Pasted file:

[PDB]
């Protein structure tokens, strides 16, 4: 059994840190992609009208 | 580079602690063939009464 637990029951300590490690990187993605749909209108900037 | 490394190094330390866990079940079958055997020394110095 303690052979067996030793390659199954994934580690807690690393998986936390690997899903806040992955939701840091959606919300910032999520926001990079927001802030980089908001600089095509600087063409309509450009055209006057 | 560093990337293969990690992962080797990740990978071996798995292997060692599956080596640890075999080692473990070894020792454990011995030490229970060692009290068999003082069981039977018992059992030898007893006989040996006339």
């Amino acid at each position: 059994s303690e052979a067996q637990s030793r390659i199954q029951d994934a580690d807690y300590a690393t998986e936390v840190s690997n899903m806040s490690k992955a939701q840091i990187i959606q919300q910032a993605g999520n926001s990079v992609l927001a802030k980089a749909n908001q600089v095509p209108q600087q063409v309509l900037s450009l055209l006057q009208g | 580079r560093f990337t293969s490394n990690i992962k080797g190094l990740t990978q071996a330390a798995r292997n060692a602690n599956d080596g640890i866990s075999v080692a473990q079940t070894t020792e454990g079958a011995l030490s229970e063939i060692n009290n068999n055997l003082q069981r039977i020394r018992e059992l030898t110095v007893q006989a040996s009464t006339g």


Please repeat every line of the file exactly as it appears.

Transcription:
[PDB]
């Protein structure tokens, strides 16, 4: 059994840190992609009208 | 580079602690063939009464 637990029951300590490690990187993605749909209108900037 | 490394190094330390866990079940079958055997020394110095 303690052979067996030793390659199954994934580690807690690393998986936390690997899903806040992955939701840091959606919300910032999520926001990079927001802030980089908001600089095509600087063409309509450009055209006057 | 560093990337293969990690992962080797990740990978071996798995292997060692599956080596640890075999080692473990070894020792454990011995030490229970060692009290068999003082069981039977018992059992030898007893006989040996006339």
């Amino acid at each position: 059994s303690e052979a067996q637990s030793r390659i199954q029951d994934a580690d807690y300590a690393t998986e936390v840190s690997n899903m806040s490690k992955a939701q840091i990187i959606q919300q910032a993605g999520n926001s990079v992609l927001a802030k980089a749909n908001q600089v095509p209108q600087q063409v309509l900037s450009l055209l006057q009208g | 580079r560093f990337t293969s490394n990690i992962k080797g190094l990740t990978q071996a330390a798995r292997n060692a602690n599956d080596g640890i866990s075999v080692a473990q079940t070894t020792e454990g079958a011995l030490s229970e063939i060692n009290n068999n055997l003082q069981r039977i020394r018992e059992l030898t110095v007893q006989a040996s009464t006339g």